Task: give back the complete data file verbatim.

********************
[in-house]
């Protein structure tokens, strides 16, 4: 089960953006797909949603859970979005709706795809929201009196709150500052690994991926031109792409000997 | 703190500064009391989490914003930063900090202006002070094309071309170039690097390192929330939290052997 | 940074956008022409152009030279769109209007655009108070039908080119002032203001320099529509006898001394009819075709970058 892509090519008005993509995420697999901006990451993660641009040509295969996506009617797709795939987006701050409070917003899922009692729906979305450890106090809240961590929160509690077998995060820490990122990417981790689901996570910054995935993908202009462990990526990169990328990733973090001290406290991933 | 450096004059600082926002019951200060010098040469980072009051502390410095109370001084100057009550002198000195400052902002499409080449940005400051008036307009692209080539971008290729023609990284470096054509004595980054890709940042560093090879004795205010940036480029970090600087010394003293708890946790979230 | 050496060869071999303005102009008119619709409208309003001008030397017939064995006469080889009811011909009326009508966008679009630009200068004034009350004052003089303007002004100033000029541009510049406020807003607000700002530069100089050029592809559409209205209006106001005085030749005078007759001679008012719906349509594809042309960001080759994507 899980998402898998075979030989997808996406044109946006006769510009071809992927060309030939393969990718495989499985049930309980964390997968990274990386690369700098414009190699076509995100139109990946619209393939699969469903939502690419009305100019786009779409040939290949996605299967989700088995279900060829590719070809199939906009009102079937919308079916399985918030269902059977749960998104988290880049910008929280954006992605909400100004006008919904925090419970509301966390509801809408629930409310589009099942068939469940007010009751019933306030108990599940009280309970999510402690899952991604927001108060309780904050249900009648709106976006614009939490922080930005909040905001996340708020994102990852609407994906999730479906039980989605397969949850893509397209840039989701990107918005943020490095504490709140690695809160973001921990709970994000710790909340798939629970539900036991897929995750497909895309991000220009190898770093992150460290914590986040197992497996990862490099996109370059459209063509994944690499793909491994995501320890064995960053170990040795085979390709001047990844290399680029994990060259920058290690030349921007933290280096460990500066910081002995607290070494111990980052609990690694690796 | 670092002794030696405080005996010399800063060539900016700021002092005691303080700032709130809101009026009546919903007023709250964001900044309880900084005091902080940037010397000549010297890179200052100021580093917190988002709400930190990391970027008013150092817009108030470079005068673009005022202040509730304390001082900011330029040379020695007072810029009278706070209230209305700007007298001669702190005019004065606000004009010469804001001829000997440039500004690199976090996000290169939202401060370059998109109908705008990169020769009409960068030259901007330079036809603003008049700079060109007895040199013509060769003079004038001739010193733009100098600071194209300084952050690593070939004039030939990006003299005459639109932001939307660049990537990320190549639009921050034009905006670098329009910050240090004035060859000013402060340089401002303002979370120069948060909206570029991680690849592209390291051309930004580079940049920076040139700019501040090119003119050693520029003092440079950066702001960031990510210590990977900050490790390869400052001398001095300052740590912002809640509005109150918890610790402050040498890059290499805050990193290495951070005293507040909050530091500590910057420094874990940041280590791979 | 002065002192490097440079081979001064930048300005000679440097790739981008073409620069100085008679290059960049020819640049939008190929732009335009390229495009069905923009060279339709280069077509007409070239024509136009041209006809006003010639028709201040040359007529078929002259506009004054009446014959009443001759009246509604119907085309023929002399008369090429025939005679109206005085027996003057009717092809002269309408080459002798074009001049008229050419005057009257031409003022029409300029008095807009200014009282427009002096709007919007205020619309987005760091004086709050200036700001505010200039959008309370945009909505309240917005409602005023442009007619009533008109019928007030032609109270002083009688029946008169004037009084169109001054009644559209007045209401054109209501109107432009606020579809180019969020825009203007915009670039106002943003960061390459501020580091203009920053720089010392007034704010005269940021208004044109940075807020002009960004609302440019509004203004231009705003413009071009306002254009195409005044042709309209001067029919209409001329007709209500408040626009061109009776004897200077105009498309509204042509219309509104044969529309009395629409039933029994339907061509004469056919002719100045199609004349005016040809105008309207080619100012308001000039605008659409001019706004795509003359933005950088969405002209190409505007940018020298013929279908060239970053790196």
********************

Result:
[in-house]
């Protein structure tokens, strides 16, 4: 089960953006797909949603859970979005709706795809929201009196709150500052690994991926031109792409000997 | 703190500064009391989490914003930063900090202006002070094309071309170039690097390192929330939290052997 | 940074956008022409152009030279769109209007655009108070039908080119002032203001320099529509006898001394009819075709970058 892509090519008005993509995420697999901006990451993660641009040509295969996506009617797709795939987006701050409070917003899922009692729906979305450890106090809240961590929160509690077998995060820490990122990417981790689901996570910054995935993908202009462990990526990169990328990733973090001290406290991933 | 450096004059600082926002019951200060010098040469980072009051502390410095109370001084100057009550002198000195400052902002499409080449940005400051008036307009692209080539971008290729023609990284470096054509004595980054890709940042560093090879004795205010940036480029970090600087010394003293708890946790979230 | 050496060869071999303005102009008119619709409208309003001008030397017939064995006469080889009811011909009326009508966008679009630009200068004034009350004052003089303007002004100033000029541009510049406020807003607000700002530069100089050029592809559409209205209006106001005085030749005078007759001679008012719906349509594809042309960001080759994507 899980998402898998075979030989997808996406044109946006006769510009071809992927060309030939393969990718495989499985049930309980964390997968990274990386690369700098414009190699076509995100139109990946619209393939699969469903939502690419009305100019786009779409040939290949996605299967989700088995279900060829590719070809199939906009009102079937919308079916399985918030269902059977749960998104988290880049910008929280954006992605909400100004006008919904925090419970509301966390509801809408629930409310589009099942068939469940007010009751019933306030108990599940009280309970999510402690899952991604927001108060309780904050249900009648709106976006614009939490922080930005909040905001996340708020994102990852609407994906999730479906039980989605397969949850893509397209840039989701990107918005943020490095504490709140690695809160973001921990709970994000710790909340798939629970539900036991897929995750497909895309991000220009190898770093992150460290914590986040197992497996990862490099996109370059459209063509994944690499793909491994995501320890064995960053170990040795085979390709001047990844290399680029994990060259920058290690030349921007933290280096460990500066910081002995607290070494111990980052609990690694690796 | 670092002794030696405080005996010399800063060539900016700021002092005691303080700032709130809101009026009546919903007023709250964001900044309880900084005091902080940037010397000549010297890179200052100021580093917190988002709400930190990391970027008013150092817009108030470079005068673009005022202040509730304390001082900011330029040379020695007072810029009278706070209230209305700007007298001669702190005019004065606000004009010469804001001829000997440039500004690199976090996000290169939202401060370059998109109908705008990169020769009409960068030259901007330079036809603003008049700079060109007895040199013509060769003079004038001739010193733009100098600071194209300084952050690593070939004039030939990006003299005459639109932001939307660049990537990320190549639009921050034009905006670098329009910050240090004035060859000013402060340089401002303002979370120069948060909206570029991680690849592209390291051309930004580079940049920076040139700019501040090119003119050693520029003092440079950066702001960031990510210590990977900050490790390869400052001398001095300052740590912002809640509005109150918890610790402050040498890059290499805050990193290495951070005293507040909050530091500590910057420094874990940041280590791979 | 002065002192490097440079081979001064930048300005000679440097790739981008073409620069100085008679290059960049020819640049939008190929732009335009390229495009069905923009060279339709280069077509007409070239024509136009041209006809006003010639028709201040040359007529078929002259506009004054009446014959009443001759009246509604119907085309023929002399008369090429025939005679109206005085027996003057009717092809002269309408080459002798074009001049008229050419005057009257031409003022029409300029008095807009200014009282427009002096709007919007205020619309987005760091004086709050200036700001505010200039959008309370945009909505309240917005409602005023442009007619009533008109019928007030032609109270002083009688029946008169004037009084169109001054009644559209007045209401054109209501109107432009606020579809180019969020825009203007915009670039106002943003960061390459501020580091203009920053720089010392007034704010005269940021208004044109940075807020002009960004609302440019509004203004231009705003413009071009306002254009195409005044042709309209001067029919209409001329007709209500408040626009061109009776004897200077105009498309509204042509219309509104044969529309009395629409039933029994339907061509004469056919002719100045199609004349005016040809105008309207080619100012308001000039605008659409001019706004795509003359933005950088969405002209190409505007940018020298013929279908060239970053790196």